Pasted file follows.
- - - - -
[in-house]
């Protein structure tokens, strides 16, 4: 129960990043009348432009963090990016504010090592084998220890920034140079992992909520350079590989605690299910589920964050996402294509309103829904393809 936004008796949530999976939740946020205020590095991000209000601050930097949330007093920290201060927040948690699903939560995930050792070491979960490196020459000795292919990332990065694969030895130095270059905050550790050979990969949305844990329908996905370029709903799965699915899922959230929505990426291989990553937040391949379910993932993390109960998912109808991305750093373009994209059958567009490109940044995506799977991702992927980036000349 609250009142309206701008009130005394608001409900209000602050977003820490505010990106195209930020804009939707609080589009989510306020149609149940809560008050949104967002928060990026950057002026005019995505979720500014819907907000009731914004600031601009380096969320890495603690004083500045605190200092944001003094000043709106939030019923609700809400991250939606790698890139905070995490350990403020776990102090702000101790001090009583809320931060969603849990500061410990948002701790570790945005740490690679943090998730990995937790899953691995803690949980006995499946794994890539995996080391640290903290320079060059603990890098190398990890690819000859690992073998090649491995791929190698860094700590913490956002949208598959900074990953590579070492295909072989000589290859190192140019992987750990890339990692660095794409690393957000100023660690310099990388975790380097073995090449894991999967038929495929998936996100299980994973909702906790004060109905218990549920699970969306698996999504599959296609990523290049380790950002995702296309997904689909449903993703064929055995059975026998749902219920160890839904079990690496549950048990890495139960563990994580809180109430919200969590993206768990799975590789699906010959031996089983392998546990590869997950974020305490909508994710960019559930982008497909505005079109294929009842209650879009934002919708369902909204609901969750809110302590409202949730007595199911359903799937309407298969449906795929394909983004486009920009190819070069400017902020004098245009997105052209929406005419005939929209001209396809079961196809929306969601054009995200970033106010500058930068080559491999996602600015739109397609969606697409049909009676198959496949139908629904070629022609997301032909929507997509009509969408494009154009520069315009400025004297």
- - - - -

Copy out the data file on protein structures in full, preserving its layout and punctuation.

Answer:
[in-house]
């Protein structure tokens, strides 16, 4: 129960990043009348432009963090990016504010090592084998220890920034140079992992909520350079590989605690299910589920964050996402294509309103829904393809 936004008796949530999976939740946020205020590095991000209000601050930097949330007093920290201060927040948690699903939560995930050792070491979960490196020459000795292919990332990065694969030895130095270059905050550790050979990969949305844990329908996905370029709903799965699915899922959230929505990426291989990553937040391949379910993932993390109960998912109808991305750093373009994209059958567009490109940044995506799977991702992927980036000349 609250009142309206701008009130005394608001409900209000602050977003820490505010990106195209930020804009939707609080589009989510306020149609149940809560008050949104967002928060990026950057002026005019995505979720500014819907907000009731914004600031601009380096969320890495603690004083500045605190200092944001003094000043709106939030019923609700809400991250939606790698890139905070995490350990403020776990102090702000101790001090009583809320931060969603849990500061410990948002701790570790945005740490690679943090998730990995937790899953691995803690949980006995499946794994890539995996080391640290903290320079060059603990890098190398990890690819000859690992073998090649491995791929190698860094700590913490956002949208598959900074990953590579070492295909072989000589290859190192140019992987750990890339990692660095794409690393957000100023660690310099990388975790380097073995090449894991999967038929495929998936996100299980994973909702906790004060109905218990549920699970969306698996999504599959296609990523290049380790950002995702296309997904689909449903993703064929055995059975026998749902219920160890839904079990690496549950048990890495139960563990994580809180109430919200969590993206768990799975590789699906010959031996089983392998546990590869997950974020305490909508994710960019559930982008497909505005079109294929009842209650879009934002919708369902909204609901969750809110302590409202949730007595199911359903799937309407298969449906795929394909983004486009920009190819070069400017902020004098245009997105052209929406005419005939929209001209396809079961196809929306969601054009995200970033106010500058930068080559491999996602600015739109397609969606697409049909009676198959496949139908629904070629022609997301032909929507997509009509969408494009154009520069315009400025004297």